What Amazon can teach us about telehealth adoption

One reason Internet shopping got established and grew as quickly as it did is that online shopping sites have enjoyed a built in tax advantage over traditional retail stores. In particular, purchasers have generally avoided having to pay sales tax on their goods. That differential was the result of technology getting ahead of tax laws. It wasn’t an intentional policy. And yet it’s had a salutary effect on the US economy by allowing an innovative form of commerce to take root. Now that the industry is maturing states are moving fairly quickly to equalize tax treatment of online and offline sales. Big players like Amazon are going along, because they are now at the point where they want R&D facilities in places like Massachusetts, and where they have the scale to justify more distribution centers closer to their customers.

Unfortunately the situation in telehealth is the opposite. The existing regulatory framework is based on in-person consultations where patient and provider are in the same jurisdiction. It didn’t occur to policymakers 50 years ago that broadband communications would allow the “virtual presence” of physicians from afar. Those rules should be changed. Slowly it will happen as pressures build to contain costs and allow new delivery models.

Since legacy rules hamper rather than facilitate the emergence of a useful new technology, perhaps it’s reasonable to look to other mechanisms to nurture telehealth’s growth with financial incentives. Here are a couple of ideas:

  • Rather than charging a comparable co-pay for eVisits and in-person visits, payers could charge a lot less or nothing for online visits
  • Payers could also pay a premium for physicians and other providers to use telehealth, such that they have a financial incentive to get over the hump

As with e-commerce, this might cost someone something in the early years. But the payoff comes down the road, as telehealth technologies enjoy faster and wider adoption than they would otherwise. It’s a facile comparison, but online visits started around the same time as e-commerce,  yet e-commerce has become mainstream while telehealth remains a novelty.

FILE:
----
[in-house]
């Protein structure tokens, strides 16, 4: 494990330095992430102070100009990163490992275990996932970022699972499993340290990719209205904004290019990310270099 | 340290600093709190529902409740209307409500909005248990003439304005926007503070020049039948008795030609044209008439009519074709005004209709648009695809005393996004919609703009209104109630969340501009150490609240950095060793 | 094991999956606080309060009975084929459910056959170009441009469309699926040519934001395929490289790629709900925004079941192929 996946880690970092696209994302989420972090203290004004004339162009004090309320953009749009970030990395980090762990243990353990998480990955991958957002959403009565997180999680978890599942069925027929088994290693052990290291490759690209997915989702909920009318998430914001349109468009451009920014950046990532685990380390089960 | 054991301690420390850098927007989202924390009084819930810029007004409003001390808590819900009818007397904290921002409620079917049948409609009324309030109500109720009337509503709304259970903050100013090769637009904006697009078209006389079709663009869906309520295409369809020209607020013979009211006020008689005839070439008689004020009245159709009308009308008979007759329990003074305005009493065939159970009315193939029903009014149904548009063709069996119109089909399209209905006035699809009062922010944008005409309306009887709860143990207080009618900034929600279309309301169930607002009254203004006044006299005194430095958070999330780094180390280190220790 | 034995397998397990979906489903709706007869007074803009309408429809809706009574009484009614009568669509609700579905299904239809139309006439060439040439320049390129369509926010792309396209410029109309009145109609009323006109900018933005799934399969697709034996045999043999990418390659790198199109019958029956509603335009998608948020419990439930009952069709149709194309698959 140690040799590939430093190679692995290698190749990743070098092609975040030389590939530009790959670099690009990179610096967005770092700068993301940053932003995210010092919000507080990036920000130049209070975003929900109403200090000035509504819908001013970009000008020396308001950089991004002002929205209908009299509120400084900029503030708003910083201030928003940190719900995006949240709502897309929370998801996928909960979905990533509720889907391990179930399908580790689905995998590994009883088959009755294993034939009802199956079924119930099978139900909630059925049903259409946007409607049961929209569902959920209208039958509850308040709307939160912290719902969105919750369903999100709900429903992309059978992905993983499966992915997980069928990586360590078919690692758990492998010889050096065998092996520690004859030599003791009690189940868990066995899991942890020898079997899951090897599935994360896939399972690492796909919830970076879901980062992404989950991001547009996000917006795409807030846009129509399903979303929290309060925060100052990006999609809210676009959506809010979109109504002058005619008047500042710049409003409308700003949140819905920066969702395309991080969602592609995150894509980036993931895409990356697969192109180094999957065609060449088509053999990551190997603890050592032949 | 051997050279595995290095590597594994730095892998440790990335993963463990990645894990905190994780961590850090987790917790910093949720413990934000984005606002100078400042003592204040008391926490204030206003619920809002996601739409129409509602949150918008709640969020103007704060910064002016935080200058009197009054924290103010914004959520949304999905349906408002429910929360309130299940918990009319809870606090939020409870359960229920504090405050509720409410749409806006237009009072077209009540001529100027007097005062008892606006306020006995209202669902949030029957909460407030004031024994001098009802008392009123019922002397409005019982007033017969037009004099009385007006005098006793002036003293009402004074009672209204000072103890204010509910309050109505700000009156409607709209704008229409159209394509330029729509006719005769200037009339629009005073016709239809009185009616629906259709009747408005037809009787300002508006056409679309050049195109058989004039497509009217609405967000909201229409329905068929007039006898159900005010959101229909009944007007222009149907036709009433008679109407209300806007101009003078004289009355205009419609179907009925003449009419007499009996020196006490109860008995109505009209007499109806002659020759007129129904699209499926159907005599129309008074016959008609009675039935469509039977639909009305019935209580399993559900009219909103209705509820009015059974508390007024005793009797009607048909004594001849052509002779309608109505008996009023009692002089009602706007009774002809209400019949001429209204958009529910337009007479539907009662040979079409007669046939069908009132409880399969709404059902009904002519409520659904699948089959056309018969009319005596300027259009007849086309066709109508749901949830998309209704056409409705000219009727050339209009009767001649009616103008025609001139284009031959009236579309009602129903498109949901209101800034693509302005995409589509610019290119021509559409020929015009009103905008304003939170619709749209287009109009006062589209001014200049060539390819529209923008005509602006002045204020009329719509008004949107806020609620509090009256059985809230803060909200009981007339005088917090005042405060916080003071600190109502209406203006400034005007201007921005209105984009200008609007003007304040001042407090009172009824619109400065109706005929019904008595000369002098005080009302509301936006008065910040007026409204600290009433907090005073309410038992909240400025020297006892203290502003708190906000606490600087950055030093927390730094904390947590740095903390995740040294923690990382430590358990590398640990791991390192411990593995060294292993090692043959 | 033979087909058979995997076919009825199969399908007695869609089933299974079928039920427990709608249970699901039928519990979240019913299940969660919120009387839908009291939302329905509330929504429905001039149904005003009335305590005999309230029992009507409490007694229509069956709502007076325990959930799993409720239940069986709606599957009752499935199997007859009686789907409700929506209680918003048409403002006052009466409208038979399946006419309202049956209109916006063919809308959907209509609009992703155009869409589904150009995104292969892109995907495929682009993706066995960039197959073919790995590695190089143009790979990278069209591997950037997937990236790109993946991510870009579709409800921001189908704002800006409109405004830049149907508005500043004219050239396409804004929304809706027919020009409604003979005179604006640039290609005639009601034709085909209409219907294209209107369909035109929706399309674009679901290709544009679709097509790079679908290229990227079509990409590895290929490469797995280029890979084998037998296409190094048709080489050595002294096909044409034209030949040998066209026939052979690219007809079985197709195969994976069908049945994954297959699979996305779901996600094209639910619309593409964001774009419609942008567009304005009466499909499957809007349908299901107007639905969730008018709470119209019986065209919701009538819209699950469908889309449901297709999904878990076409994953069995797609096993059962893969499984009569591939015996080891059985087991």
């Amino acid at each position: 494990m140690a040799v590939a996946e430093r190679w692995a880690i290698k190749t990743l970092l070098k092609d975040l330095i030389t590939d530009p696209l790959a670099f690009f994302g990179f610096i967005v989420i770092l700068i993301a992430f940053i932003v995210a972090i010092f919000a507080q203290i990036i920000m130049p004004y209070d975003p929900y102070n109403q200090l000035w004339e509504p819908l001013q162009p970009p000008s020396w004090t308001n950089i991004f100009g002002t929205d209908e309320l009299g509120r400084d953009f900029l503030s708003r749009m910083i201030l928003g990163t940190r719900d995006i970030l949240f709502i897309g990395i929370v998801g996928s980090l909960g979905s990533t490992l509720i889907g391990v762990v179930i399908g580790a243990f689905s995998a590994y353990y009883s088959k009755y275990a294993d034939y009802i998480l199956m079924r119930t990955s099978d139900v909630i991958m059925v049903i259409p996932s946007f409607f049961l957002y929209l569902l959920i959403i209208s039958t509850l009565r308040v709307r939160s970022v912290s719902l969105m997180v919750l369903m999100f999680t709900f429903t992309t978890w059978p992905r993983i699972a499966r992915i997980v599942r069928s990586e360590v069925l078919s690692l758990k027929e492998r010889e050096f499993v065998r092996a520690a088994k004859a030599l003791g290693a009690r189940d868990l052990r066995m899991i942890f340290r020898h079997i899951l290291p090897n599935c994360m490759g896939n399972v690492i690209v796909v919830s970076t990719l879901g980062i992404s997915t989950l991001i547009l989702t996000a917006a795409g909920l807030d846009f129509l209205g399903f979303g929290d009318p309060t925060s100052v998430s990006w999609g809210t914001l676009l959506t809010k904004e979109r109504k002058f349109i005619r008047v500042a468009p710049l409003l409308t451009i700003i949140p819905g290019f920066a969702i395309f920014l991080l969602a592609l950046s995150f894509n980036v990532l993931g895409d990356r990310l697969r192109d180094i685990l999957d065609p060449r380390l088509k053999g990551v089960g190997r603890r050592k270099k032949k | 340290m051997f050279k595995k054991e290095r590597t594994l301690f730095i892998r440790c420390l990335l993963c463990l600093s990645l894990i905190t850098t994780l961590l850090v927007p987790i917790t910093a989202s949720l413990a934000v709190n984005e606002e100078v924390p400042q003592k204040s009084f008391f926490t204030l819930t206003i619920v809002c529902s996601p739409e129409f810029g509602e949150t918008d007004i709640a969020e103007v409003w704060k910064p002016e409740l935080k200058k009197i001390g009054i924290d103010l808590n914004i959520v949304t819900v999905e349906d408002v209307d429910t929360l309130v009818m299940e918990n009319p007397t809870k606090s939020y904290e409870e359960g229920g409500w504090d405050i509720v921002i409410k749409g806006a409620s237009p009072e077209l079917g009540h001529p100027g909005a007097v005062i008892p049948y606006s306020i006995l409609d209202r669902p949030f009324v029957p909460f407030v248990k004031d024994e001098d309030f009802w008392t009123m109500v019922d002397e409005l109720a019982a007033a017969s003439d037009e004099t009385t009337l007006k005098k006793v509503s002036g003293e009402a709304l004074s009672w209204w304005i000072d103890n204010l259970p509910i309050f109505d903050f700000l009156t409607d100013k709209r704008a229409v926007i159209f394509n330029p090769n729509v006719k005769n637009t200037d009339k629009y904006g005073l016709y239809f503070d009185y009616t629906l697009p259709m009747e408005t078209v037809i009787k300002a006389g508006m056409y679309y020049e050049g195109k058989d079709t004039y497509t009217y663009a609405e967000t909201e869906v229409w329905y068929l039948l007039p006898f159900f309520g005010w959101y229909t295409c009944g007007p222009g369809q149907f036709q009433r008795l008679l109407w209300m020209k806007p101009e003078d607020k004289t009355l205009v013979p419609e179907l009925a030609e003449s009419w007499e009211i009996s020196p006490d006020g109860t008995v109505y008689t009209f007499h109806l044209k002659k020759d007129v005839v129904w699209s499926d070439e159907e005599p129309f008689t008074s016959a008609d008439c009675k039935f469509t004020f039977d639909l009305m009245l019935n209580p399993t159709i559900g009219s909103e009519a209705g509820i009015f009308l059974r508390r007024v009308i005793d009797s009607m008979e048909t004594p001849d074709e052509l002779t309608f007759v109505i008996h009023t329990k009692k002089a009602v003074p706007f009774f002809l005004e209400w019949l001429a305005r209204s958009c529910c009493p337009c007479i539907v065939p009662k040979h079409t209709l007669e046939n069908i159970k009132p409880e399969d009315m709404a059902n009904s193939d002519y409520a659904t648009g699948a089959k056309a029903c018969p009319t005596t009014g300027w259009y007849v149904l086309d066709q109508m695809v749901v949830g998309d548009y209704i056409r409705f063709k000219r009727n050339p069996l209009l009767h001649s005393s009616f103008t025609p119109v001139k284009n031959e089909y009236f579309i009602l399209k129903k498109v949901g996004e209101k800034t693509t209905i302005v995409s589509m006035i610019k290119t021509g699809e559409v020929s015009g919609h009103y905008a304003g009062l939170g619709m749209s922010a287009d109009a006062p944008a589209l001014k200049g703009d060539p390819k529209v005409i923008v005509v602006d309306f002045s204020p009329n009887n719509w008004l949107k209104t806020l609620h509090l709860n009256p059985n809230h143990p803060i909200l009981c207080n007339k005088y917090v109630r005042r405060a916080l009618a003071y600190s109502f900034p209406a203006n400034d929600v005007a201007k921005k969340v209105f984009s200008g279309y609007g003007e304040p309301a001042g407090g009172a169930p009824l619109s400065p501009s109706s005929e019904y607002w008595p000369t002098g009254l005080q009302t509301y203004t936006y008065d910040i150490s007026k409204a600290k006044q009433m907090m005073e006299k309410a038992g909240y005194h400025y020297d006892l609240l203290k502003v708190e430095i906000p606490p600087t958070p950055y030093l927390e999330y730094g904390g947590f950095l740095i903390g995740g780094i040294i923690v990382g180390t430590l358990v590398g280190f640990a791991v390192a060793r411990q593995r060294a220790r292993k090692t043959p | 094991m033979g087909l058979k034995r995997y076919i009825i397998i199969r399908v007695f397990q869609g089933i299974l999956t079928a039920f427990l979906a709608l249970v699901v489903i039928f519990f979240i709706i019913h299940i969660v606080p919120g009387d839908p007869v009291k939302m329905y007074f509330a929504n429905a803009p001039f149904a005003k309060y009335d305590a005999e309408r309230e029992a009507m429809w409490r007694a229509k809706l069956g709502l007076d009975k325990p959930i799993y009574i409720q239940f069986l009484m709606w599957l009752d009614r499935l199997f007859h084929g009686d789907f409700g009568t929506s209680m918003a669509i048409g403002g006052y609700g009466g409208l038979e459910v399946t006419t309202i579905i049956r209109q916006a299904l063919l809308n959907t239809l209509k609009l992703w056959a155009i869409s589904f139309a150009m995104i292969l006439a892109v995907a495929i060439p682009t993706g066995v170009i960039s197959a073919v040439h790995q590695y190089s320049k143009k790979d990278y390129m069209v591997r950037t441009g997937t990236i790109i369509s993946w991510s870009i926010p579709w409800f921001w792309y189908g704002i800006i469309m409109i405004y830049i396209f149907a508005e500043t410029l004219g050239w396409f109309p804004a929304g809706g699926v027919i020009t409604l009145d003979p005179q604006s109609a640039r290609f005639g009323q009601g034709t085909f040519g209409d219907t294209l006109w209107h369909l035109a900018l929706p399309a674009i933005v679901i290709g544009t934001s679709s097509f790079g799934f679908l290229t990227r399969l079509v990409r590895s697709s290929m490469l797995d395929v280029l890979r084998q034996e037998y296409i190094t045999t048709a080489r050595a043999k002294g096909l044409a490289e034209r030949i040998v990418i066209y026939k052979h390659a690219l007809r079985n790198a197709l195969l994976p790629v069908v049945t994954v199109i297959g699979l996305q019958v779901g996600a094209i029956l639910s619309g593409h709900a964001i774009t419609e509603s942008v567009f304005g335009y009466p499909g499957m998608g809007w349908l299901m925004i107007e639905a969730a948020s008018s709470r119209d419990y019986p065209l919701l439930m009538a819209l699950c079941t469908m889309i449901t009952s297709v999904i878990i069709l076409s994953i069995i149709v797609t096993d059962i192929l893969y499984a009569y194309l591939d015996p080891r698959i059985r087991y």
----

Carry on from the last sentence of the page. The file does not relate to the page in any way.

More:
5 thoughts on “What Amazon can teach us about telehealth adoption”

  1. I completely agree that telehealth services can be evolved and developed on the lines of amazon and beyond. They should be made subscription based services, where you pay a premium for limited duration and can get unlimited or limited access to top notch health care.

    Technology has always acted as an effective bridge to lower costs and increase efficiency, so no wonder it can do the same with health care and medical services.

  2. We have no fear of increasing utilization with telehealth. The problem is spending money to offer benefits and no one uses them. We know exactly which ICD9 codes could be treated with an EVisit, we run reports to see the potential utilization and for groups with enough potential offer it. Then in turn see under 1% utilization. We could spend more money to advertise it but at a certain point we would be spending more money to advertise then we save.

    The problem is education. In any given year only a small subset of your members could utilize an EVisit. When you promote it at renewal by the time their need arises they have forgotten about it.

    For Telehealth to truly take off and be cost effective we need the doctor not the healthplan to be pushing it. The telehealth provider though usually is not the current provider so there is no motivation for the provider to push the service. If more providers offered the service they might be inclined to advertise it but I don’t see this happening any time soon.

    Staff model HMO, medical home, or plan that utilized nurse triage might have some luck but right now it just doesn’t get traction. Not for lack of healthplans wanting it to. Or lack of spending money trying.

    Office visit, when member goes cost between 40 and 80. Telehealth cost us $38. More importantly though is members getting the treatment they need. We know members put off needed care due to wait time or not being able to get an appointment.

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